Visual Impairment (Encyclopedia of Medicine)
Total blindness is the inability to tell light from dark, or the total inability to see. Visual impairment or low vision is a severe reduction in vision that can't be corrected with standard glasses or contact lenses and reduces a person's ability to function at certain or all tasks. Legal blindness (which is actually a severe visual impairment) refers to a best-corrected central vision of 20/200 or worse in the better eye or a visual acuity of better than 20/200 but with a visual field no greater than 20° (e.g., side vision that is so reduced that it appears as if the person is looking through a tunnel).
Vision is normally measured using a Snellen chart. A Snellen chart has letters of different sizes that are read, one eye at a time, from a distance of 20 ft. People with normal vision are able to read the 20 ft line at 20 ft0/20 visionr the 40 ft line at 40 ft, the 100 ft line at 100 ft, and so forth. If at 20 ft the smallest readable letter is larger, vision is designated as the distance from the chart over the size of the smallest letter that can be read.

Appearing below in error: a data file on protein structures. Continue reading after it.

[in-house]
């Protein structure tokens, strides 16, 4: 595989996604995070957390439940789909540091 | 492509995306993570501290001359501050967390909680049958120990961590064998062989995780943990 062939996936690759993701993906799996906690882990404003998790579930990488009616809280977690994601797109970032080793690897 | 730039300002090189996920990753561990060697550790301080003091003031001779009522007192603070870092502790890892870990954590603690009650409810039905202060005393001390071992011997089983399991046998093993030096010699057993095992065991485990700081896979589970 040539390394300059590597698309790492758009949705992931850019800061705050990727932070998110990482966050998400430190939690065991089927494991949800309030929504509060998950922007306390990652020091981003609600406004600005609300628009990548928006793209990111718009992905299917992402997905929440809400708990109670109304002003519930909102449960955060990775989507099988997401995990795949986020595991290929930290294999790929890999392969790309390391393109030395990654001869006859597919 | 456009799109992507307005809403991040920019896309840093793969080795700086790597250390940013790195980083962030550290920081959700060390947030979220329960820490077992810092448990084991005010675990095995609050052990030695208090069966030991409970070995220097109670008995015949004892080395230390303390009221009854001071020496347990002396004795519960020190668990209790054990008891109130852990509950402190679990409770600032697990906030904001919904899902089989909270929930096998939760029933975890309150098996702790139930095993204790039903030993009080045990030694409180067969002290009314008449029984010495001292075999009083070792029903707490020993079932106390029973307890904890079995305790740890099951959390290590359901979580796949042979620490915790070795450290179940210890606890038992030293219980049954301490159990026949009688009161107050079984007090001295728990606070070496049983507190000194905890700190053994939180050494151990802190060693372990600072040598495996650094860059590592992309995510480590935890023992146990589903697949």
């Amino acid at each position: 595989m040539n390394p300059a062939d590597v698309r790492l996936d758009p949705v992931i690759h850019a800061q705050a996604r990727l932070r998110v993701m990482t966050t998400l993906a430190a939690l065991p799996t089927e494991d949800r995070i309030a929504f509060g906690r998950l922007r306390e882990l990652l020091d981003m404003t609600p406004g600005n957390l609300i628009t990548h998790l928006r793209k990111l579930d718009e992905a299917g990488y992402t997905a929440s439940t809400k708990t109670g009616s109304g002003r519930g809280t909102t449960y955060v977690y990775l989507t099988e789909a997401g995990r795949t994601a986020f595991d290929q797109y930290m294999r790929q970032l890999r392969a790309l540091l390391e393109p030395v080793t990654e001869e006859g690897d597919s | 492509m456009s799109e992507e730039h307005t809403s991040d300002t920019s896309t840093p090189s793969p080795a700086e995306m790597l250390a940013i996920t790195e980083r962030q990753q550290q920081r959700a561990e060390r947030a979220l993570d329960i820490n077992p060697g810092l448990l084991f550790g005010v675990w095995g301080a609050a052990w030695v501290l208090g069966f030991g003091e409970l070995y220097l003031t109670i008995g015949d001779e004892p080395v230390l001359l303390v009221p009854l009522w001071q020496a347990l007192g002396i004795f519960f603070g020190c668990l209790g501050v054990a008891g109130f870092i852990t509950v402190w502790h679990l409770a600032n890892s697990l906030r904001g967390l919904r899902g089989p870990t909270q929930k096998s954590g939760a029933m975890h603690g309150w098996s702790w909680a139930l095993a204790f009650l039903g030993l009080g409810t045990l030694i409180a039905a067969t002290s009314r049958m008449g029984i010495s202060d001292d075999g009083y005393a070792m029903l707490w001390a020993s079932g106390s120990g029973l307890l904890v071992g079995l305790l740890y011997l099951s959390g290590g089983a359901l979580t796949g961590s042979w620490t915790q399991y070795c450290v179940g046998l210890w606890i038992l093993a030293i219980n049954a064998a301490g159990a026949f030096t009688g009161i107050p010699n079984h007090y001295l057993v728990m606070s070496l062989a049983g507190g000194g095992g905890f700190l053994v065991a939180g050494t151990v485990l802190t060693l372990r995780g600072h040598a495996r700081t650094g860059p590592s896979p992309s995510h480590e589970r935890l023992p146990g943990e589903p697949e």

Eye care professionals measure vision in many ways. Clarity (sharpness) of vision indicates how well a person's central visual status is. The diopter is the unit of measure for refractive errors such as nearsightedness, farsightedness,...
(The entire section is 1668 words.)
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